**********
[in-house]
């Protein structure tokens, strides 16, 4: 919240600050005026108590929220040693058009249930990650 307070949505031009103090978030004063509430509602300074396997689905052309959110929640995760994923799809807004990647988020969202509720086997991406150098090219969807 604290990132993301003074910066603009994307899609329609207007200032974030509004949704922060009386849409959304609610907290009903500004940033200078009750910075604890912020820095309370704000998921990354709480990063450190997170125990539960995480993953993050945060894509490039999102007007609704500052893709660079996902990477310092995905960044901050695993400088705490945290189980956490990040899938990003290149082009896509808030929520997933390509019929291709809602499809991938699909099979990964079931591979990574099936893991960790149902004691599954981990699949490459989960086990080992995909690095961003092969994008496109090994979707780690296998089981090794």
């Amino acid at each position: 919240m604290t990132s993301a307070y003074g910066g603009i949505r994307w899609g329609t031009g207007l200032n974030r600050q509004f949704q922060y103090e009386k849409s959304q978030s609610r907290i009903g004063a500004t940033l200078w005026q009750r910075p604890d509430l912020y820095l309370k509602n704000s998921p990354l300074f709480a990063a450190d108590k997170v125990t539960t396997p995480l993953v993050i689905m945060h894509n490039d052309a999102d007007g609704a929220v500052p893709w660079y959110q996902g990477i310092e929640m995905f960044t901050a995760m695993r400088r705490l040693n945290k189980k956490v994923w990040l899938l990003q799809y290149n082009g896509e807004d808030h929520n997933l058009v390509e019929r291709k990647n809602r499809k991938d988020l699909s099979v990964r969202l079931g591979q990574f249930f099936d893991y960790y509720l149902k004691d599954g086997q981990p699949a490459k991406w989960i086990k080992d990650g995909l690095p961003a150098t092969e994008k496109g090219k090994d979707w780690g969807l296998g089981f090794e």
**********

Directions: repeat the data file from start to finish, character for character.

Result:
[in-house]
């Protein structure tokens, strides 16, 4: 919240600050005026108590929220040693058009249930990650 307070949505031009103090978030004063509430509602300074396997689905052309959110929640995760994923799809807004990647988020969202509720086997991406150098090219969807 604290990132993301003074910066603009994307899609329609207007200032974030509004949704922060009386849409959304609610907290009903500004940033200078009750910075604890912020820095309370704000998921990354709480990063450190997170125990539960995480993953993050945060894509490039999102007007609704500052893709660079996902990477310092995905960044901050695993400088705490945290189980956490990040899938990003290149082009896509808030929520997933390509019929291709809602499809991938699909099979990964079931591979990574099936893991960790149902004691599954981990699949490459989960086990080992995909690095961003092969994008496109090994979707780690296998089981090794």
């Amino acid at each position: 919240m604290t990132s993301a307070y003074g910066g603009i949505r994307w899609g329609t031009g207007l200032n974030r600050q509004f949704q922060y103090e009386k849409s959304q978030s609610r907290i009903g004063a500004t940033l200078w005026q009750r910075p604890d509430l912020y820095l309370k509602n704000s998921p990354l300074f709480a990063a450190d108590k997170v125990t539960t396997p995480l993953v993050i689905m945060h894509n490039d052309a999102d007007g609704a929220v500052p893709w660079y959110q996902g990477i310092e929640m995905f960044t901050a995760m695993r400088r705490l040693n945290k189980k956490v994923w990040l899938l990003q799809y290149n082009g896509e807004d808030h929520n997933l058009v390509e019929r291709k990647n809602r499809k991938d988020l699909s099979v990964r969202l079931g591979q990574f249930f099936d893991y960790y509720l149902k004691d599954g086997q981990p699949a490459k991406w989960i086990k080992d990650g995909l690095p961003a150098t092969e994008k496109g090219k090994d979707w780690g969807l296998g089981f090794e």